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August 6, 1932


JAMA. 1932;99(6):489-490. doi:10.1001/jama.1932.02740580057022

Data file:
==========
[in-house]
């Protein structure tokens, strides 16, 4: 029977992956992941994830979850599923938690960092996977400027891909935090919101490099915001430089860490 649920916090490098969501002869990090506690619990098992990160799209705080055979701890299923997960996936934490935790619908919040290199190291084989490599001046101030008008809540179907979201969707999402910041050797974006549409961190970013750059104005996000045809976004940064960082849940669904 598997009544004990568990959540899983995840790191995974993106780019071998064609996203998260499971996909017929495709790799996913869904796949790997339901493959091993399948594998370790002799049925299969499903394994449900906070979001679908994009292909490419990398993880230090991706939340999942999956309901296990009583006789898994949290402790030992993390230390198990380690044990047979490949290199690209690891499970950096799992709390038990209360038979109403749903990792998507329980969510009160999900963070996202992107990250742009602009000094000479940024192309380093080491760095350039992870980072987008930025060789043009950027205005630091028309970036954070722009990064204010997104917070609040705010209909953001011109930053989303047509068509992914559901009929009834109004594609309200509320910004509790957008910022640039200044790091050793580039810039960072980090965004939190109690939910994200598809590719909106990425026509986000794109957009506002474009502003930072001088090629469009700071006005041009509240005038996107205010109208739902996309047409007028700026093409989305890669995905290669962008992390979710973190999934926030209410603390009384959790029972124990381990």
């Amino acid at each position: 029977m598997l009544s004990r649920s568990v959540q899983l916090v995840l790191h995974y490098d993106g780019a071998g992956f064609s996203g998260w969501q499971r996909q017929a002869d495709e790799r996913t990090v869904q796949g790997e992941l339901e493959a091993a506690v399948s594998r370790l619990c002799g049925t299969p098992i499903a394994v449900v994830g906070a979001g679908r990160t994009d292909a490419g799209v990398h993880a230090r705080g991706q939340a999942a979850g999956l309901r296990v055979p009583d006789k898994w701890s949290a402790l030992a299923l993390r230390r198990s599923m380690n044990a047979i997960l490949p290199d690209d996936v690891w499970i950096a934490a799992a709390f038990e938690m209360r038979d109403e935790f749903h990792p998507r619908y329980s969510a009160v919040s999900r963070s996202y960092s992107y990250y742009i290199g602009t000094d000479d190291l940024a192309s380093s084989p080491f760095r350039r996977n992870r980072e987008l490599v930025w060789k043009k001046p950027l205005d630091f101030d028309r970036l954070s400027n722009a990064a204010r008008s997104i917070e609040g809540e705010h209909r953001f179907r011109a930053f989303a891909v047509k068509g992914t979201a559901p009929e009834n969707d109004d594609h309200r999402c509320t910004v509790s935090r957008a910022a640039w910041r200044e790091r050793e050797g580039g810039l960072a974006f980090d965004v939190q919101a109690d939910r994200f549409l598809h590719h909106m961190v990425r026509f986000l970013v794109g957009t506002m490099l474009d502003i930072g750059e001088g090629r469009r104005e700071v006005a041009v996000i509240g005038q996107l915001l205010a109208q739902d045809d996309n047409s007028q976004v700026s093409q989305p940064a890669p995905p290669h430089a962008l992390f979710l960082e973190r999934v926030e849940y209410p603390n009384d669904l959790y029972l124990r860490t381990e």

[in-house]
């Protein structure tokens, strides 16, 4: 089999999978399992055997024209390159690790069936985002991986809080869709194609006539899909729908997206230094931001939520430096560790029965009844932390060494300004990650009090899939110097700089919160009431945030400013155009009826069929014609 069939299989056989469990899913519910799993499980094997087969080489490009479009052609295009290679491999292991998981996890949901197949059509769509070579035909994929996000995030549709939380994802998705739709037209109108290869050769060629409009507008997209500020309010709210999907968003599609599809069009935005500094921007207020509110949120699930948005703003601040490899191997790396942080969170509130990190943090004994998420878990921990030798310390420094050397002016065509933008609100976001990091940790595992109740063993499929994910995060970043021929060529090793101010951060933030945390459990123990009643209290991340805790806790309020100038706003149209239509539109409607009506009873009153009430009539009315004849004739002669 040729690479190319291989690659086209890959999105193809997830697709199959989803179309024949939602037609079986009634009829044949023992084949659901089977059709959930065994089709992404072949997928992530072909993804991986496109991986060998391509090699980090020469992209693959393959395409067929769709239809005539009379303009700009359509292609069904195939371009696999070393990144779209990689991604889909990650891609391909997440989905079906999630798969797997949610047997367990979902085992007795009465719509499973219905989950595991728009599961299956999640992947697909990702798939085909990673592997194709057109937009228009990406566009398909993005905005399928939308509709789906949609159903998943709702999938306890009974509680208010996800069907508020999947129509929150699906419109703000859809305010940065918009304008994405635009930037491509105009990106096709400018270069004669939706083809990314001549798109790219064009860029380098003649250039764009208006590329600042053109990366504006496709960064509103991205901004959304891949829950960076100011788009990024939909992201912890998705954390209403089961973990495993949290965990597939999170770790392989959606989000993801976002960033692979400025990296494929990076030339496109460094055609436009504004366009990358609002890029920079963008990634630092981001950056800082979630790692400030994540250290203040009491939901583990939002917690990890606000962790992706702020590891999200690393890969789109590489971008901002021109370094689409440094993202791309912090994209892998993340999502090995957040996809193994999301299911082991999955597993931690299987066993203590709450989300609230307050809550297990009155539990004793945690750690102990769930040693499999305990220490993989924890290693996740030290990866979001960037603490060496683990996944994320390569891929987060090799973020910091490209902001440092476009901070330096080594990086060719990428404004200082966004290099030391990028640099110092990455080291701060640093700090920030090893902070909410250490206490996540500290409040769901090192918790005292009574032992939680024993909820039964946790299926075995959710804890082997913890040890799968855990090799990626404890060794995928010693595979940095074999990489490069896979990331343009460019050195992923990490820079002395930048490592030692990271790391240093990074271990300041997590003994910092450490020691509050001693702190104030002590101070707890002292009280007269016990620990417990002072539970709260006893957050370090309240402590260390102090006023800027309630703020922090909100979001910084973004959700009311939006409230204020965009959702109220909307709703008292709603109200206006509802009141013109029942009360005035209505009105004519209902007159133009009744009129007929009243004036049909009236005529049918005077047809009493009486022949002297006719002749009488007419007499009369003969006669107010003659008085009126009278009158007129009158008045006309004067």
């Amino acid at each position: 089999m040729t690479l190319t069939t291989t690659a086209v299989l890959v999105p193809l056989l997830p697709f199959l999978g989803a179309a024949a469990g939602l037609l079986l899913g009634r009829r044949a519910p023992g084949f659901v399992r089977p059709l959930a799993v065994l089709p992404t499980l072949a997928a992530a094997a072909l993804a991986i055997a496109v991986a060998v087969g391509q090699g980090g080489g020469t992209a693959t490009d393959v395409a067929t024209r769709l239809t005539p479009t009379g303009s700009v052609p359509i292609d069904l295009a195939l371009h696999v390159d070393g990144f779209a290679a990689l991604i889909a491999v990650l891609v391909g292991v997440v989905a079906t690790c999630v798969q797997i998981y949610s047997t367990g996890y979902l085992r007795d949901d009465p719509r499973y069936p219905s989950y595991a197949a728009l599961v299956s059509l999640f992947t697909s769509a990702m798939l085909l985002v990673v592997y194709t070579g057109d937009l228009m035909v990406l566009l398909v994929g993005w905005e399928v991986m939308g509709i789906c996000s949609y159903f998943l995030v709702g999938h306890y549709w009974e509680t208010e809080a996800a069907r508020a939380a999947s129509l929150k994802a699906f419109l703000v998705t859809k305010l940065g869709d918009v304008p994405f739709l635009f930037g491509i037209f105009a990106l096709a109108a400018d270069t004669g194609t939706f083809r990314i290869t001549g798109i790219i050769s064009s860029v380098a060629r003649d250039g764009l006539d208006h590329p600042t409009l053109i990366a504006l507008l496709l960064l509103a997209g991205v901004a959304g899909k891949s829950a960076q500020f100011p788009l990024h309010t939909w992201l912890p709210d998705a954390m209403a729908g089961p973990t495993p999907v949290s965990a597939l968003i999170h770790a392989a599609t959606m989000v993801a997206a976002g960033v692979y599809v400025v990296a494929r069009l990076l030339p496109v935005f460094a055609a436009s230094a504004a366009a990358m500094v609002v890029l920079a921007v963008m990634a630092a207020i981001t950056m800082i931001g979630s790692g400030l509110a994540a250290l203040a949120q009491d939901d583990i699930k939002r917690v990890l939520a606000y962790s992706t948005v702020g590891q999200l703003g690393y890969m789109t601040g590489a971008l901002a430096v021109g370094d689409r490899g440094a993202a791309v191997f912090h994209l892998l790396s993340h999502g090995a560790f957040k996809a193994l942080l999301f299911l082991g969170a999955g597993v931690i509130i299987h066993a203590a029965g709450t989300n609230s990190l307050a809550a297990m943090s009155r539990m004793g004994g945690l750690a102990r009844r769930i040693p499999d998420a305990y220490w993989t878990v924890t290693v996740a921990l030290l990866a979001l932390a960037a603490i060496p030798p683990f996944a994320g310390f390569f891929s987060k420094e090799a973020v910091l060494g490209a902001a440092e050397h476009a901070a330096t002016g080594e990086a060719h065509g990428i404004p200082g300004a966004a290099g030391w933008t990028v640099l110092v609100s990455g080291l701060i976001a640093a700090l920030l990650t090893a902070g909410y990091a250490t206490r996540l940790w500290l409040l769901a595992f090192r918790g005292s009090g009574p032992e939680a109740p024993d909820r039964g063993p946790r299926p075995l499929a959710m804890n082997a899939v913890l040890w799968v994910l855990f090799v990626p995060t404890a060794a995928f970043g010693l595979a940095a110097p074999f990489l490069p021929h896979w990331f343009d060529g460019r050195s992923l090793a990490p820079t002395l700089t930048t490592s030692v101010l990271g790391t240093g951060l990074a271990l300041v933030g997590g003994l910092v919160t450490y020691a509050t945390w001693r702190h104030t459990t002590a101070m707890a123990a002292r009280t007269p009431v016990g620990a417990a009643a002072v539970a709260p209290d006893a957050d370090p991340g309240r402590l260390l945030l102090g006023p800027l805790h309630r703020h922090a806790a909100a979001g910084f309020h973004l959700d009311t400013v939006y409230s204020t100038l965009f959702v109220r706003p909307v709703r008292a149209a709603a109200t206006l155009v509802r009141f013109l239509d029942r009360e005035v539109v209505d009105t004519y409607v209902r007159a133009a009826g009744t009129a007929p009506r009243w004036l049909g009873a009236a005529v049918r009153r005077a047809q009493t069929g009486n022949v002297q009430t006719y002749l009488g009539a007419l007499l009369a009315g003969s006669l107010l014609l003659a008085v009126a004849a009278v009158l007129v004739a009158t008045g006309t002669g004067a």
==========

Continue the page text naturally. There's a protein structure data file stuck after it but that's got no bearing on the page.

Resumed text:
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Blood Transfusion in Sepsis  In a series of addresses before the Vienna Medizinisches Doktoren Collegium, Prof. Dr. Falta discussed the problem of blood transfusion in sepsis. The indications for this intervention have been extended in recent years. In two classes of disease, blood transfusion has been found to be especially valuable: (1) in the various forms of anemia and (2) in infectious diseases. To the first group belong anemia resulting from hemorrhages due to injuries, childbirth, ulcers, shock, anemia associated with chronic hemorrhages (as in hemorrhoids, hemophilia, hemorrhagic diathesis), and the secondary anemias associated with disturbances of nutrition and intoxications, pernicious anemia and conditions attending hemolytic icterus. The second large group comprises the infectious diseases and septic conditions. The effects of blood transfusion in these various diseases are not uniform. In the case of severe hemorrhage, transfusion constitutes "substitution therapy," since the freshly introduced blood takes over the function of

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